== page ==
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The number of pan-Nordic institutions increases.

In 1972, the Nordic Council of Ministers took the decision to set up a Secretariat in Oslo. It started work the following year.

The Culture Secretariat was based in Copenhagen, however. Cultural co-operation was one of the original main areas of Nordic co-operation, and used to be organised by a Nordic Cultural Commission.

On 25 September 1972, a majority in Norway voted against EEC membership. A large majority in Denmark voted in favour of membership on 2 October 1972.

However, the Nordic Council of Ministers had been set up precisely to cope with scenarios in which Nordic co-operation had to be maintained despite differences of opinion on European co-operation.

Denmark did, however, work consciously to act as bridge builder by passing on information from the EEC to the others Nordic countries.

A number of Nordic institutions were founded in 1973, e.g. the Nordic Industrial Fund and Nordtest, which was subsequently merged to form part of the Oslo-based Nordic Innovation.

The Helsinki Treaty was revised again in 1974 in order to extend formal co-operation to include environmental protection, which had become a key issue around that time. The pollution of the Baltic Sea and the North Atlantic has subsequently been high on the Nordic agenda.

In early 1975, the Nordic prime ministers decided to establish the Nordic Investment Bank.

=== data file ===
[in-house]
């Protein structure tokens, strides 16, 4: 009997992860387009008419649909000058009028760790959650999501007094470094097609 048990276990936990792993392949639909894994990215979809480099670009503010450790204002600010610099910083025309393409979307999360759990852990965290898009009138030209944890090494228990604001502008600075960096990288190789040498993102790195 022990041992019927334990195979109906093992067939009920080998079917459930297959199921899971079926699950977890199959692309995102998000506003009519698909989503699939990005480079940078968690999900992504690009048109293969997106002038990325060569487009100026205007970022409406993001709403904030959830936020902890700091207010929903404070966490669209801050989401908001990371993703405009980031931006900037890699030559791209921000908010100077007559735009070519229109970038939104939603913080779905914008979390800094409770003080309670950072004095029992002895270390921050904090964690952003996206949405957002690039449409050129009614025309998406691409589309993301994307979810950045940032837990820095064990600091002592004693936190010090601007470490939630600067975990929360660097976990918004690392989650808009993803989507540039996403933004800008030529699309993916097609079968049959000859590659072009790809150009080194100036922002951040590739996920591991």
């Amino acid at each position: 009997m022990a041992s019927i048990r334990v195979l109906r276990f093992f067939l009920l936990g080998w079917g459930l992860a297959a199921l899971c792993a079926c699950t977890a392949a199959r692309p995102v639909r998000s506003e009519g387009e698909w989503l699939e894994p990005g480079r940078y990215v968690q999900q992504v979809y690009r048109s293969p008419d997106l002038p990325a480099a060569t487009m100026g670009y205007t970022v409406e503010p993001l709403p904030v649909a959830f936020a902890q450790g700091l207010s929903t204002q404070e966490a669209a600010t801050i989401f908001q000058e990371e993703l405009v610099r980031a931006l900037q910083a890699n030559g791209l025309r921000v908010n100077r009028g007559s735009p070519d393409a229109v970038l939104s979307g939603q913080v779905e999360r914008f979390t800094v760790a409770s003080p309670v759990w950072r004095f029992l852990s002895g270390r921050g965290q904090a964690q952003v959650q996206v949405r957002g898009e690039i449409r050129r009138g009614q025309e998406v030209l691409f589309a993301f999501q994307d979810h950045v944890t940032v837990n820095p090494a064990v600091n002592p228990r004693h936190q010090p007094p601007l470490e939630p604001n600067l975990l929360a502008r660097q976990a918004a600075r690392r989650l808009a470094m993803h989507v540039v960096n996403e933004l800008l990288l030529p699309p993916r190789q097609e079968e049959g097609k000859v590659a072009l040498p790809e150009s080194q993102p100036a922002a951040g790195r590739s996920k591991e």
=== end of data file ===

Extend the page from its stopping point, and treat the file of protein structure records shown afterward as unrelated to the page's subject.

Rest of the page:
The proposal had previously been put forward, but had been made topical again by the oil crisis, which had destabilised the Nordic economies.

Over the years, the Nordic Investment Bank has built up bigger annual profits than the total annual expenses of the Nordic Council and Council of Ministers.

However, they have separate budgets, and in recent years, the Nordic Investment Bank has, now with the participation of the three Baltic countries, has been formally independent of the Council of Ministers.

In a figurative sense it could however be claimed that Nordic co-operation is a profitable business.

The former Danish Prime Minister Anker Jørgensen wrote in his diary on 13 May 1980 about a Nordic meeting of ministers in Hamar, Norway:

”10:00 joint meeting of prime ministers and energy ministers. Only lasted an hour. We quickly agreed on a joint plan for expansion of Nordic energy co-operation. Problems will not arise until a tangible decision has to be taken."

In this instance, one of the tangible problems was whether Norway would allow a gas pipeline to be laid down to Denmark.

Nothing came of it, but in general the Nordic countries have tried to find pragmatic solutions, e.g. with the joint electricity power network between the Nordic countries.

Major disagreements have arisen about forms of energy, with only Sweden and Finland opting for nuclear power, but the Nordic ministers have still found solutions to the cross-border electricity network.

In 1983, the Nordic Science Policy Council commenced its activities. These days, Oslo-based NordForsk is responsible for improving joint Nordic research.

The Nordic House in Tórshavn on the Faroe Islands was finally completed in 1983.

In 1985 and 1987 similar institutions were inaugurated in Åland and in Greenland, where it was named the Nordic Institute. The Nordic Council of Ministers was responsible for Kulturhuset/Katuaq in Nuuk (Godthåb), which opened in 1997.

Since 1986, the Nordic Council of Ministers' Secretariat has been a single unit based in Copenhagen, where the Cultural Secretariat had already been located since 1972.


Marita Hoydal
Phone: 0045 29692915